The collision repair industry has done a wonderful job within the last few years of pricing out any type of technician because body shops didn't want to spend money for diagnostic time and the equipment required. They were subletting the work and battle with the insurance companies to get paid for it, and now it's come home to roost in the middle of their world.
So, the insurance companies are starting to pay for diagnostics and the body shops are going to have to have someone on their staff that has these abilities. The early adopters are going to make more money and lead the way, while the latecomers are forced to farm stuff out. It's killing their cycle time because the dealerships have their own work and can keep the shop's cars there for 1--5 days, in many cases. The insurance companies are complaining that they have to pay these costs, whether the shop is farming it out or doing it in-house. But if you're subletting the diagnostics to the dealership, you have to pay for that rental car for an additional week, for example. The dealer’s own work is going to be a priority, so you never really know when you're going to get the car back. As a result, the body shops that are doing their diagnostics in-house are favored by the insurance companies while those that are jobbing it out are not.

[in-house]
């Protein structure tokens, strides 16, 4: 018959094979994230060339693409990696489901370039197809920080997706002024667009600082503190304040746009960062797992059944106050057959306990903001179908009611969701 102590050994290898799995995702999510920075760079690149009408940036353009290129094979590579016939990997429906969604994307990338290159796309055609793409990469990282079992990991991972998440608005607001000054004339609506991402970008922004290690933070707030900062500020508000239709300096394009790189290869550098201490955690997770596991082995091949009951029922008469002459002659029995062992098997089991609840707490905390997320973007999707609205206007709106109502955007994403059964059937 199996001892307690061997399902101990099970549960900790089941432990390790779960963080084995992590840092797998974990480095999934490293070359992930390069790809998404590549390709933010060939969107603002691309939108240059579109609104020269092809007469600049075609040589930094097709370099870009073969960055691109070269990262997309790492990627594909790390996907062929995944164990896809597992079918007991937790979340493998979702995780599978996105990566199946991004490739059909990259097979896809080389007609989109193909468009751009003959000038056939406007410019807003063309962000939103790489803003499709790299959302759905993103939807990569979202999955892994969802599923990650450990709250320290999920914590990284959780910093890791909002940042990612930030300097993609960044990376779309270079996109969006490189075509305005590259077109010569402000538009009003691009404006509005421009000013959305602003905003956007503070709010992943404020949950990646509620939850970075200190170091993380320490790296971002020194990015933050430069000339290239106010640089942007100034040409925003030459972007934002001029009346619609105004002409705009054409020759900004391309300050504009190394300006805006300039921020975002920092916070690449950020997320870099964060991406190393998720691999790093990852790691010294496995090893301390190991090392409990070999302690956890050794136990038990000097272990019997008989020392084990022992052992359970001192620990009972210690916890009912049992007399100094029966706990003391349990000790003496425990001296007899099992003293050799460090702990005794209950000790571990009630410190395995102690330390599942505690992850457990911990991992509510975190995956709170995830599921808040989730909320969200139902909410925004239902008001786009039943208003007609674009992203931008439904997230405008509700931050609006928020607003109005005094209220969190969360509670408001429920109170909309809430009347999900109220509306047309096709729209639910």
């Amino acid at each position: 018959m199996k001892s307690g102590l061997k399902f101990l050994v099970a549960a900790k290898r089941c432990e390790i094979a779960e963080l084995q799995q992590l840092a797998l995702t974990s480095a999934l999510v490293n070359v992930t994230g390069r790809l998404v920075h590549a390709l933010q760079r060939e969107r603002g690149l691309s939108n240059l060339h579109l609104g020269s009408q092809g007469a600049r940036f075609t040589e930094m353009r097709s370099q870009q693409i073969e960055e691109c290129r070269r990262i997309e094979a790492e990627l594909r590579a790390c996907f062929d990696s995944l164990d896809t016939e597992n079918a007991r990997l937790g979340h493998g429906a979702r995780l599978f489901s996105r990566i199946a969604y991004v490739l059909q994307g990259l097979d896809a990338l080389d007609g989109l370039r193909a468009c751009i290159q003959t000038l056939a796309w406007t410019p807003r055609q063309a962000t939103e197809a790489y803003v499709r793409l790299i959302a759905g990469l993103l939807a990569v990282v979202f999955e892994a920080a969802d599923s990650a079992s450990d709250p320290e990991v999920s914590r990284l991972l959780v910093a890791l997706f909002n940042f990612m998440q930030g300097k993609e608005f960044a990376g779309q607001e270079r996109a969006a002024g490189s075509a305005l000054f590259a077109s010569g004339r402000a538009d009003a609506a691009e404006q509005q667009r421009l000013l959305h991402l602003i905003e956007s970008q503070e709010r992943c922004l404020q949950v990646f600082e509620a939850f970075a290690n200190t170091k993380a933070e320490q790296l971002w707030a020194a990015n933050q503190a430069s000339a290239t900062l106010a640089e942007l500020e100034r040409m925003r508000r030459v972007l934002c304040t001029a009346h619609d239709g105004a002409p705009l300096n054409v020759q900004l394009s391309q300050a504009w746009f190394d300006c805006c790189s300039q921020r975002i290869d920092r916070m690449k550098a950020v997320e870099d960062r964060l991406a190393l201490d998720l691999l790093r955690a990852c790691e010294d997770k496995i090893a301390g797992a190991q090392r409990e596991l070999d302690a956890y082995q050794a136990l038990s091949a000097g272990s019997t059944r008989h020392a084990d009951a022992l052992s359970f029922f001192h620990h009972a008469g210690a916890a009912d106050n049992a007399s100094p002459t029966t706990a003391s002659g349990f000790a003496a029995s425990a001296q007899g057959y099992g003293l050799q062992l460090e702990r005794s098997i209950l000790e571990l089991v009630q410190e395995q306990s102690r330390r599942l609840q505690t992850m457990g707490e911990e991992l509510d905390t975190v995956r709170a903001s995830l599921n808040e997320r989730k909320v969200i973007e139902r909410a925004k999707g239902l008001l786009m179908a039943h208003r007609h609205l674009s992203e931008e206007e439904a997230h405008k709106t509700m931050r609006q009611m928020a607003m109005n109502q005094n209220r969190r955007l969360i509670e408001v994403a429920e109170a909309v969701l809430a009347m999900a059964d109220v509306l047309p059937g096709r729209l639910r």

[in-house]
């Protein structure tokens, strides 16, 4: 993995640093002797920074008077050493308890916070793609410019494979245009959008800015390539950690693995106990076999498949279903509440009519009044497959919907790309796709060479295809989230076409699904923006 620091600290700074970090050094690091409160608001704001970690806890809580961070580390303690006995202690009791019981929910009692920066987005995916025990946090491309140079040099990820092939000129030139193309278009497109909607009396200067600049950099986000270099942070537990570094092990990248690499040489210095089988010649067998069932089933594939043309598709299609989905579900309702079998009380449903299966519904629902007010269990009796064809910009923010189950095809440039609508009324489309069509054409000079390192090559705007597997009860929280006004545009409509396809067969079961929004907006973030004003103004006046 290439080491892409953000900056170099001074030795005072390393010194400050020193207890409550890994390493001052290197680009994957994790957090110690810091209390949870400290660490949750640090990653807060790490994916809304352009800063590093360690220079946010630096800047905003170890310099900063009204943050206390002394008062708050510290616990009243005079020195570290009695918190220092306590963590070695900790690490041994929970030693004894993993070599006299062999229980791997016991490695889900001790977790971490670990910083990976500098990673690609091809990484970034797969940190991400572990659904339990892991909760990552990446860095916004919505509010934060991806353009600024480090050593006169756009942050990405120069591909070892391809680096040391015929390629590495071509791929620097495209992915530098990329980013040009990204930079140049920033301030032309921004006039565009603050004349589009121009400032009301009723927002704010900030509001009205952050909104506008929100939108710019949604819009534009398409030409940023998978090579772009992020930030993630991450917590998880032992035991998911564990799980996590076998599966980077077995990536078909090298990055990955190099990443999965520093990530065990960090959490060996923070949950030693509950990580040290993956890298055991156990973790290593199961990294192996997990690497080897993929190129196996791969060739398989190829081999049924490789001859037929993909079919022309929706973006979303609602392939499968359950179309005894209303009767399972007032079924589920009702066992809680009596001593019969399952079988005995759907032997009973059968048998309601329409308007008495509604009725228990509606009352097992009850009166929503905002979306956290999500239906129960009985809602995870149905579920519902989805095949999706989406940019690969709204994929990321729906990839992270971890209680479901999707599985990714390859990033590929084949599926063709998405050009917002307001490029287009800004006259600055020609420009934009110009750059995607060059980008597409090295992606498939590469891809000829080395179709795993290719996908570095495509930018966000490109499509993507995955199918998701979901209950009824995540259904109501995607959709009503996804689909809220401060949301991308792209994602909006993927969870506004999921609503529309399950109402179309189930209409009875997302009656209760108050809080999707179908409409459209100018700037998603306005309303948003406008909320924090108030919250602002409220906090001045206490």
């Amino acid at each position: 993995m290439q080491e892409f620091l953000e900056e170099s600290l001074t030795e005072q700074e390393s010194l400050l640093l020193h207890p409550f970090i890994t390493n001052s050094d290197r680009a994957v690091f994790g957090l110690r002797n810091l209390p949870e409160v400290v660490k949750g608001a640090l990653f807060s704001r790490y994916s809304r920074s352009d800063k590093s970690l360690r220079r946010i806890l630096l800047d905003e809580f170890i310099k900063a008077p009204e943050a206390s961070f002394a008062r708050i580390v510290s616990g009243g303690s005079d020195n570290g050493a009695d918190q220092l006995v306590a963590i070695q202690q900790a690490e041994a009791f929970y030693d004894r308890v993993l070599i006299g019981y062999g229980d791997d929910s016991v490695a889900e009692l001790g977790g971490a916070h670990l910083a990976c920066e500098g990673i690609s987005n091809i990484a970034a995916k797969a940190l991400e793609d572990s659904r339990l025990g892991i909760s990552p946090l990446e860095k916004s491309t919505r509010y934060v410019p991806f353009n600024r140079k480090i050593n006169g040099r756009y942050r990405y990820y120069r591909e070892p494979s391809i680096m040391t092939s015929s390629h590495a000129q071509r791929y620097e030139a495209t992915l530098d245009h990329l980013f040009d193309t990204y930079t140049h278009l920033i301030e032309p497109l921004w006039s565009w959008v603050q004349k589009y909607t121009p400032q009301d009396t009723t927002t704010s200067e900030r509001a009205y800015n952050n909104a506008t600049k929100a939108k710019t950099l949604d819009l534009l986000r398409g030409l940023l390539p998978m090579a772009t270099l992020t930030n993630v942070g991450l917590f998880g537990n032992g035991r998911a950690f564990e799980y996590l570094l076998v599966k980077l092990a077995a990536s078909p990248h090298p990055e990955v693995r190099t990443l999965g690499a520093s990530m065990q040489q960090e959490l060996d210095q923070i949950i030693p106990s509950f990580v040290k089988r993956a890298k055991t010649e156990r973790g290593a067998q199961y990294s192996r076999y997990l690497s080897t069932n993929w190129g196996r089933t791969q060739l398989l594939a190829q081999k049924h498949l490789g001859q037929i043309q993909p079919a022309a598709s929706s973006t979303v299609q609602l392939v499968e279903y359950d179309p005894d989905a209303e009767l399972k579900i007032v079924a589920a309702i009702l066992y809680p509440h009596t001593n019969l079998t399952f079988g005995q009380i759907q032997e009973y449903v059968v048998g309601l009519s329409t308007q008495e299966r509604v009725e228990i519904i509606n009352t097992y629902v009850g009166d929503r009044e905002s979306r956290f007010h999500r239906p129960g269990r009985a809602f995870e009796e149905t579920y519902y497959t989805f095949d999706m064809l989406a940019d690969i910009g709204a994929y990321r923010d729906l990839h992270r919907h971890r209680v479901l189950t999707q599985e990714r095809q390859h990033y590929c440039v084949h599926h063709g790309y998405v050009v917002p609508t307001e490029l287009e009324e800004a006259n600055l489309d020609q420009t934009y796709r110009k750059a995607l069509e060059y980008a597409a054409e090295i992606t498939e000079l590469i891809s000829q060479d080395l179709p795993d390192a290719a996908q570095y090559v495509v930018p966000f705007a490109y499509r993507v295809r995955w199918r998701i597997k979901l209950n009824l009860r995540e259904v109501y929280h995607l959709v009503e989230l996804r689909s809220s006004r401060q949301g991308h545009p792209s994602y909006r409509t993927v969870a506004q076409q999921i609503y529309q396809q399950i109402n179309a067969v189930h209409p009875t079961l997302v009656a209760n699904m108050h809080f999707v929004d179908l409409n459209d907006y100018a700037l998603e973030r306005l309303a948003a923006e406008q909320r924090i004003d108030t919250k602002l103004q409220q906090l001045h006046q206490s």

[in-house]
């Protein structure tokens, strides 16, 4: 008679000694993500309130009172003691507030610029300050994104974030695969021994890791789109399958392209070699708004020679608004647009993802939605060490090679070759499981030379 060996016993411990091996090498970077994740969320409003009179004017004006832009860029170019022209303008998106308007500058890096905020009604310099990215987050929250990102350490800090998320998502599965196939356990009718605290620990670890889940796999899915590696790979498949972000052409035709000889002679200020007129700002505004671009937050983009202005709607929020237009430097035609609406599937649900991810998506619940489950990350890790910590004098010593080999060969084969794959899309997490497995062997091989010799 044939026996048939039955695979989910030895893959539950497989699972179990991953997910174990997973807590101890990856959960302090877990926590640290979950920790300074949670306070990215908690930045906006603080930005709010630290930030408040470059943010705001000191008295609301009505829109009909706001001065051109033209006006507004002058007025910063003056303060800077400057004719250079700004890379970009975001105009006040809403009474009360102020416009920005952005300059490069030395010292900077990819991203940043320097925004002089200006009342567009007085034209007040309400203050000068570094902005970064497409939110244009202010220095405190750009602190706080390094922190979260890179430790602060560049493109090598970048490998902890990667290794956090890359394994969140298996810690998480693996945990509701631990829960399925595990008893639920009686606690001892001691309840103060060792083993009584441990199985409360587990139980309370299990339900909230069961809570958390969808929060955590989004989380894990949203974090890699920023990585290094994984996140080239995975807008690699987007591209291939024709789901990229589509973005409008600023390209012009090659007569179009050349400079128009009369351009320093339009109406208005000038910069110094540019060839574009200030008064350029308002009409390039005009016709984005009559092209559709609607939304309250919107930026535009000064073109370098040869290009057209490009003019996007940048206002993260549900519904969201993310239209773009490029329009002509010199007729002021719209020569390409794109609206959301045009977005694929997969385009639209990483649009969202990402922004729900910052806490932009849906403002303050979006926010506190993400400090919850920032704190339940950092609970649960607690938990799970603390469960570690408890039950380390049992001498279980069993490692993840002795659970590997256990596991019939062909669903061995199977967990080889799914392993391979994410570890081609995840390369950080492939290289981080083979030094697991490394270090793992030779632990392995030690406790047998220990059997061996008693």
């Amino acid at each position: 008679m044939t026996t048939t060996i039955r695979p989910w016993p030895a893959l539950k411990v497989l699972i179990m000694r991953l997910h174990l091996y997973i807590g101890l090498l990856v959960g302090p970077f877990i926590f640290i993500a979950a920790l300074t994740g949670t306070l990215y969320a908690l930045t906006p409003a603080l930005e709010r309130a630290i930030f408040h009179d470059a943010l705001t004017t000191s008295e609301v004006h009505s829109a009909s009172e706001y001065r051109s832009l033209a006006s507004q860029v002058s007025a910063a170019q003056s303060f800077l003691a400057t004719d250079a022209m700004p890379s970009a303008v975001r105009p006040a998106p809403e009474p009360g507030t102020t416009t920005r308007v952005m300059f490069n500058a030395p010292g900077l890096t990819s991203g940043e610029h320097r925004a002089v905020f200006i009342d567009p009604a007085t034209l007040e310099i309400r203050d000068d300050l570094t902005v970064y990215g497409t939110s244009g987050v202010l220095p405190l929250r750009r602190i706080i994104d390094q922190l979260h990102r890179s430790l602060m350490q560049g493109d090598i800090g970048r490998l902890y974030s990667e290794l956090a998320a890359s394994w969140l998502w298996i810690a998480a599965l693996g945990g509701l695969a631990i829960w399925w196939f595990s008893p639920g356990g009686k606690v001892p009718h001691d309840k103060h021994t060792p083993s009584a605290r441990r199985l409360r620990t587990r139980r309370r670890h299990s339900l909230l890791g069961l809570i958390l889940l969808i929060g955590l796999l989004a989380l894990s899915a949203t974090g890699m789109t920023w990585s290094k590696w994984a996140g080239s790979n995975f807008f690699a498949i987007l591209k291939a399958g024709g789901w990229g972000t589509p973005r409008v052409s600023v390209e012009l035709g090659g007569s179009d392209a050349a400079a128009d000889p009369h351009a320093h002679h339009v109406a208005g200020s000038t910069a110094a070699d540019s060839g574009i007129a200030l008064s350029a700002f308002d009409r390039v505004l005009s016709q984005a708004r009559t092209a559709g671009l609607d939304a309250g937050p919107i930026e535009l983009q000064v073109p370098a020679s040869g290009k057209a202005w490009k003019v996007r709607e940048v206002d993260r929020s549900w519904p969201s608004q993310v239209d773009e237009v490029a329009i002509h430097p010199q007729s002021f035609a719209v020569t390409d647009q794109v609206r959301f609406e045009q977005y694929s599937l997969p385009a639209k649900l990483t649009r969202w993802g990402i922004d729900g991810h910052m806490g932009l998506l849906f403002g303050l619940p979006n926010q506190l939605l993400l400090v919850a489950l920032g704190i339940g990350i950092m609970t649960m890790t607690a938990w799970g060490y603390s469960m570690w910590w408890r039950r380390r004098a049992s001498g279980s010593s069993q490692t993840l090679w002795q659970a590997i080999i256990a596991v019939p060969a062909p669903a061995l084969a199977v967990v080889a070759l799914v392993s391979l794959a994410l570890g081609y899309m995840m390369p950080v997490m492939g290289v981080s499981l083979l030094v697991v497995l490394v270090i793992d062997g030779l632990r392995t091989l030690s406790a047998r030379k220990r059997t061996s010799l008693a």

Q: What are some of the newer systems that shops will have to be able to repair on newer vehicles?
A: These carmakers are coming up with new systems and features all the time, so the shops have to stay on top of it. Audi recently announced a new system called V2I (Vehicle to Infrastructure Communication) that will display the ideal speed to drive in order to make all the green lights. It's only currently available in 13 cities, but if it works, I imagine it will be introduced in every major city in the U.S.